And outside her Beechview home, she’s been pictured nearly a dozen times.

Ms. Sciulli is not a celebrity. She is, however, one of the 80,000 Pittsburgh drivers whose license plates had been scanned multiple times in August by the Pittsburgh Parking Authority, which is using cameras mounted on cruisers to record a massive database of where and when everyday people go about their business. Read more »

Background: Through an open records request, I received and analyzed a massive database of license plates scanned by the Pittsburgh Parking Authority. After the story ran, the authority beefed up its privacy policies. This interactive was included with the story.

06/11/2013 | Pittsburgh Post-Gazette

Data shows double-dipping on tax breaks

Richard Harshman heads a company that makes $5 billion a year. He has two homes in Upper St. Clair. He pulled in $12 million in 2011, according to Forbes Magazine.

So it came as a surprise to the Allegheny Technologies Inc. CEO when he got a letter from Allegheny County officials explaining that he was shorting them $85 a year in property tax revenue, thanks to an easy-to-miss — and improper — double deduction.

Mr. Harshman, like hundreds of other property owners in the county, has two homes with homestead exemptions, a tax break that’s supposed to reward homeownership but can be used only once. Read more »

Background: Using Microsoft Access (and a bit of MySQL), I searched Pittsburgh's property rolls for homeowners taking duplicate tax exemptions. No small task, given the number of properties in the city — and the ways to hide ownership.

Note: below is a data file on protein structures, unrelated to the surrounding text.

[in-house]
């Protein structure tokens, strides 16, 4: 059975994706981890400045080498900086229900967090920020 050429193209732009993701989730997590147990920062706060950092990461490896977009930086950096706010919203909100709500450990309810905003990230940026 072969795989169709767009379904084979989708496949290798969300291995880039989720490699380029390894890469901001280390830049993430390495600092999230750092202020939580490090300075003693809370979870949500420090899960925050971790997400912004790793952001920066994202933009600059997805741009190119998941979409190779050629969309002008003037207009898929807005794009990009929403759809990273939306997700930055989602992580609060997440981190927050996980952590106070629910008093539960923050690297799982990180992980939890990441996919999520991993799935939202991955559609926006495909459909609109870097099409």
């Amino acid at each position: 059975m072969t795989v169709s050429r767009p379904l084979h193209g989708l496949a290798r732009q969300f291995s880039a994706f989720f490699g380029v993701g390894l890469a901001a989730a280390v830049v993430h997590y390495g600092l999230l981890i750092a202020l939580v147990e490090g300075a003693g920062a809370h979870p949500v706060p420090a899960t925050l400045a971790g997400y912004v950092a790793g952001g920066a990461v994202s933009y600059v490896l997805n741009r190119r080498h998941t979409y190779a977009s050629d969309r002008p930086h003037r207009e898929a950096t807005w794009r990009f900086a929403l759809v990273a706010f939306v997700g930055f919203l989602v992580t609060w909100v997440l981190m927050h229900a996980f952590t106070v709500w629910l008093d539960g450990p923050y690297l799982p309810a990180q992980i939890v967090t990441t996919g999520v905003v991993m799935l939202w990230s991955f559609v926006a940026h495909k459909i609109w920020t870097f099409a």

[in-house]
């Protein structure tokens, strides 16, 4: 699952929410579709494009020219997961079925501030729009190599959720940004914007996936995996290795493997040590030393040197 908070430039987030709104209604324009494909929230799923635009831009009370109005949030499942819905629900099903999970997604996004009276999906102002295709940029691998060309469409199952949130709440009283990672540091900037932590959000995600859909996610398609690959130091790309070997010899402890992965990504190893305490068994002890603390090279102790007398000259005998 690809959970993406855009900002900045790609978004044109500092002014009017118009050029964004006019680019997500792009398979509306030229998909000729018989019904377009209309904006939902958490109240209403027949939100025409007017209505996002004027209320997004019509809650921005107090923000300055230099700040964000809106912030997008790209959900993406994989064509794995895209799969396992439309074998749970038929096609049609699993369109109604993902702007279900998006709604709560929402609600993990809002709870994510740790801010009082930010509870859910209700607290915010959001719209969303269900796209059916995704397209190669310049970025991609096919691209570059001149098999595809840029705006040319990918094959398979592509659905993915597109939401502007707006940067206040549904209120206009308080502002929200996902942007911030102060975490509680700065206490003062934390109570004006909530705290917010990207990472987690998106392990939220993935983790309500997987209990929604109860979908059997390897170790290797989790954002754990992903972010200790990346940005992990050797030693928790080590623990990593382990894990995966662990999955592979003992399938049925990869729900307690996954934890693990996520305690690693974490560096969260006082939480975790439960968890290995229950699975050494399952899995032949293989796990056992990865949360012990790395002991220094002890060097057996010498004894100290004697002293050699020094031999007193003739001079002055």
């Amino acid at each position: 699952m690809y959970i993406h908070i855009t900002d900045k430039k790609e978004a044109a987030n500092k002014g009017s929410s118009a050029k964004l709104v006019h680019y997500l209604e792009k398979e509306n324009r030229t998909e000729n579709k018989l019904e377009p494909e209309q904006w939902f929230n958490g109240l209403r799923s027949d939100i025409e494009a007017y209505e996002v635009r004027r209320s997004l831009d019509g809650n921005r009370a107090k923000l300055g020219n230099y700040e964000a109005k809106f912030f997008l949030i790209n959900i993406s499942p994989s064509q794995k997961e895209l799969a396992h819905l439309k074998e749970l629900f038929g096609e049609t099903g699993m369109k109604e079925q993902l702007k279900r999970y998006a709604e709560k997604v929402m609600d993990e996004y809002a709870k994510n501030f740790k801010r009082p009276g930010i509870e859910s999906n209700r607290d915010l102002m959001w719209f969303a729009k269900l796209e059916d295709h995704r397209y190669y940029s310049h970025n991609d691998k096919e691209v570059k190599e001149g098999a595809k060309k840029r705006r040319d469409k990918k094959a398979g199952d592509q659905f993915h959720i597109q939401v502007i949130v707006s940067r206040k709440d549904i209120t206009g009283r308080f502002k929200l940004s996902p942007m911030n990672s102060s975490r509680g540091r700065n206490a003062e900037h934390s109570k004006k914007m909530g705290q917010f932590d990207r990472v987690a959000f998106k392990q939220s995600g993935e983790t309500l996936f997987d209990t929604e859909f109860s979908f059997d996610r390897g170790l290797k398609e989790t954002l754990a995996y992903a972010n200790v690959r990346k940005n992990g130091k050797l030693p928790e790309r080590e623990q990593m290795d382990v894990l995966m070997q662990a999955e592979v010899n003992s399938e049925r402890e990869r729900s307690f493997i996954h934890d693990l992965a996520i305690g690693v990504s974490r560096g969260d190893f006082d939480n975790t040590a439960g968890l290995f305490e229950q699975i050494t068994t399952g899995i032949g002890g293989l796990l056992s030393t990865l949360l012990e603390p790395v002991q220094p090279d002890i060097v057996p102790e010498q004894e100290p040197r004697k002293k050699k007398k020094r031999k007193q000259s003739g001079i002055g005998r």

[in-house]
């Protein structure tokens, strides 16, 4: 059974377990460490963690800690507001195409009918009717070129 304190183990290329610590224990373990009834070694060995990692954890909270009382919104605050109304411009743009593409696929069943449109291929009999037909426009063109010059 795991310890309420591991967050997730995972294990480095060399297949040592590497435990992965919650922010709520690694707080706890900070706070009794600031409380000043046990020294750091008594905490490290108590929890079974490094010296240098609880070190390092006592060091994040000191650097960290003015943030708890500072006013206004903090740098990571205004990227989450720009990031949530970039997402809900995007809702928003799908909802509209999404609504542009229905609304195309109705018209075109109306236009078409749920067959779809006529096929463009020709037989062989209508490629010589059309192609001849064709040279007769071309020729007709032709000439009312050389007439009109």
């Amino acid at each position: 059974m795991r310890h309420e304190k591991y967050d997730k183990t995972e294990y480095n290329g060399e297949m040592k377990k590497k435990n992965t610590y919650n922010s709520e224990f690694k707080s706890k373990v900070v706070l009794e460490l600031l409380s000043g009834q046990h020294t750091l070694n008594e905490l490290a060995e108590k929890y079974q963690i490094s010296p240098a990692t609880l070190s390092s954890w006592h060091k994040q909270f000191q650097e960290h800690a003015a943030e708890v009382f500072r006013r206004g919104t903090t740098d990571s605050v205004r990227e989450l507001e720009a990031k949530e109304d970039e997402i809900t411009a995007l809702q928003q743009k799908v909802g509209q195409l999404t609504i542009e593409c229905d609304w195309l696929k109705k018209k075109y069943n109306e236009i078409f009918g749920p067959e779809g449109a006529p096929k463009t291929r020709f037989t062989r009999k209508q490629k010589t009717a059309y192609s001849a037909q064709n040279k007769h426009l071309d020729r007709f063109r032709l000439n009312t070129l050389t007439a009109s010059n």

03/28/2013 | Pittsburgh Post-Gazette

When top official demanded undated resignation letters, few resisted

Rex Crawley is not a politician. As a member of the Community College of Allegheny County’s board of trustees, he doesn’t get paid, doesn’t get much prestige.

He joined the board for many reasons, but one stands out: because too many young people — especially black men, like himself — can’t get the education they need to succeed.

So it surprised him when Allegheny County Executive Rich Fitzgerald, who sponsored his nomination to the CCAC board, asked him to sign an undated resignation letter.

“I did not respond immediately,” said Mr. Crawley, who is an assistant dean at Robert Morris University. “I had to really think about the implications. I’m nervous about if I’m ever in conflict with Rich’s perspective or his desires, that’s going to be kind of a problem.” Read more »

Background: Allegheny County's top official had a policy of requiring undated resignation letters from his independent political appointees. After this story ran, he dropped the practice.
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I'm Andrew, a Philadelphian in Washington, D.C. who plans to die happy.

Right now, I make things for The Atlantic. Read my resume, follow me on Twitter, shoot me an email, give me a call or send me a text.